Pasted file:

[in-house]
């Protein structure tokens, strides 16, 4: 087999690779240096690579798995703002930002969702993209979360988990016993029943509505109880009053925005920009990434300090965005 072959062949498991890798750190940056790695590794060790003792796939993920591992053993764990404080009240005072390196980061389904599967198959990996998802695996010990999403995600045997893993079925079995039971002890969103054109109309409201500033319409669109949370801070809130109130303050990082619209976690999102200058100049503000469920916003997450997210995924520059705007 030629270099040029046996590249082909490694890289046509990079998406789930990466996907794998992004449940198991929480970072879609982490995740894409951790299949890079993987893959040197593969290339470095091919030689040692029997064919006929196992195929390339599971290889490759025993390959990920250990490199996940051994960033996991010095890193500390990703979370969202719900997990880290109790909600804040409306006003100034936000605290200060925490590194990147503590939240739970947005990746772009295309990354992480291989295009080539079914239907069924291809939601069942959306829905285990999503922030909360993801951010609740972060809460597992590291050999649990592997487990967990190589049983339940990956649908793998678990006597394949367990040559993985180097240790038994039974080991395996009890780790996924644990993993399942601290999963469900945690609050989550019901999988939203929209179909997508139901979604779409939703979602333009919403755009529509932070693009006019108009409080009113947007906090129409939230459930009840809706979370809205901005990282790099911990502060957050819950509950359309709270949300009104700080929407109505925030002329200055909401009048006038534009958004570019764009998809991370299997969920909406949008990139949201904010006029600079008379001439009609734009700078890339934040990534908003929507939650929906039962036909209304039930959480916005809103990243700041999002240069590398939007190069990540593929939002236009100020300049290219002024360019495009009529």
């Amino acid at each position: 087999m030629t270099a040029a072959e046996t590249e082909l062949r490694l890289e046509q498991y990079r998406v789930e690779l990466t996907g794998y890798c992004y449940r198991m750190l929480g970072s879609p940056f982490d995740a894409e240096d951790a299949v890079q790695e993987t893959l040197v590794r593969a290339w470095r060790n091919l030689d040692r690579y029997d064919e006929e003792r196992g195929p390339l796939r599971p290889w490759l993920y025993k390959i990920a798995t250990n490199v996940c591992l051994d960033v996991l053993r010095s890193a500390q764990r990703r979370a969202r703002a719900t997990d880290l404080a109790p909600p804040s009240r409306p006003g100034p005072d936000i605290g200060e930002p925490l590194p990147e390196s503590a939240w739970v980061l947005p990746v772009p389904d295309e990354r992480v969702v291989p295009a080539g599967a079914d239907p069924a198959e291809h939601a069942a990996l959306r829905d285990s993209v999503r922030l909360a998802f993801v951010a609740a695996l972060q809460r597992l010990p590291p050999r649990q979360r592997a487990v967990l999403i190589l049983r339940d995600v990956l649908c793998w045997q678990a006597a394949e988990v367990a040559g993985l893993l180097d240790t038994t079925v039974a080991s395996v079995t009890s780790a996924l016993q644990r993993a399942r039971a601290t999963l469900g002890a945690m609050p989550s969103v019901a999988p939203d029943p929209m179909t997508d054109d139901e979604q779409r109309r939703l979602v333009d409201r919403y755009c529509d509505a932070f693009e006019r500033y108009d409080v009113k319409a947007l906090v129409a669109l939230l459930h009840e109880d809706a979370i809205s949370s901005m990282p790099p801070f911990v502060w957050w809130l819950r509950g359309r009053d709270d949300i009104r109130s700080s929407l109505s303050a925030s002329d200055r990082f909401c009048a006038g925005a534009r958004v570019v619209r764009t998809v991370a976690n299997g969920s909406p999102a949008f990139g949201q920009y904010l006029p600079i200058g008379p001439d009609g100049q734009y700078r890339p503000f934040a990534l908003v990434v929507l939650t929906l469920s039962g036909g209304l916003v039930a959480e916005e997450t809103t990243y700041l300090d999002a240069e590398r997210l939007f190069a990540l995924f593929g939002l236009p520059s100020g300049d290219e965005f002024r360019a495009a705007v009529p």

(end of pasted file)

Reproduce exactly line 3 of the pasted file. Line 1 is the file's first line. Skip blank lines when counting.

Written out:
């Amino acid at each position: 087999m030629t270099a040029a072959e046996t590249e082909l062949r490694l890289e046509q498991y990079r998406v789930e690779l990466t996907g794998y890798c992004y449940r198991m750190l929480g970072s879609p940056f982490d995740a894409e240096d951790a299949v890079q790695e993987t893959l040197v590794r593969a290339w470095r060790n091919l030689d040692r690579y029997d064919e006929e003792r196992g195929p390339l796939r599971p290889w490759l993920y025993k390959i990920a798995t250990n490199v996940c591992l051994d960033v996991l053993r010095s890193a500390q764990r990703r979370a969202r703002a719900t997990d880290l404080a109790p909600p804040s009240r409306p006003g100034p005072d936000i605290g200060e930002p925490l590194p990147e390196s503590a939240w739970v980061l947005p990746v772009p389904d295309e990354r992480v969702v291989p295009a080539g599967a079914d239907p069924a198959e291809h939601a069942a990996l959306r829905d285990s993209v999503r922030l909360a998802f993801v951010a609740a695996l972060q809460r597992l010990p590291p050999r649990q979360r592997a487990v967990l999403i190589l049983r339940d995600v990956l649908c793998w045997q678990a006597a394949e988990v367990a040559g993985l893993l180097d240790t038994t079925v039974a080991s395996v079995t009890s780790a996924l016993q644990r993993a399942r039971a601290t999963l469900g002890a945690m609050p989550s969103v019901a999988p939203d029943p929209m179909t997508d054109d139901e979604q779409r109309r939703l979602v333009d409201r919403y755009c529509d509505a932070f693009e006019r500033y108009d409080v009113k319409a947007l906090v129409a669109l939230l459930h009840e109880d809706a979370i809205s949370s901005m990282p790099p801070f911990v502060w957050w809130l819950r509950g359309r009053d709270d949300i009104r109130s700080s929407l109505s303050a925030s002329d200055r990082f909401c009048a006038g925005a534009r958004v570019v619209r764009t998809v991370a976690n299997g969920s909406p999102a949008f990139g949201q920009y904010l006029p600079i200058g008379p001439d009609g100049q734009y700078r890339p503000f934040a990534l908003v990434v929507l939650t929906l469920s039962g036909g209304l916003v039930a959480e916005e997450t809103t990243y700041l300090d999002a240069e590398r997210l939007f190069a990540l995924f593929g939002l236009p520059s100020g300049d290219e965005f002024r360019a495009a705007v009529p």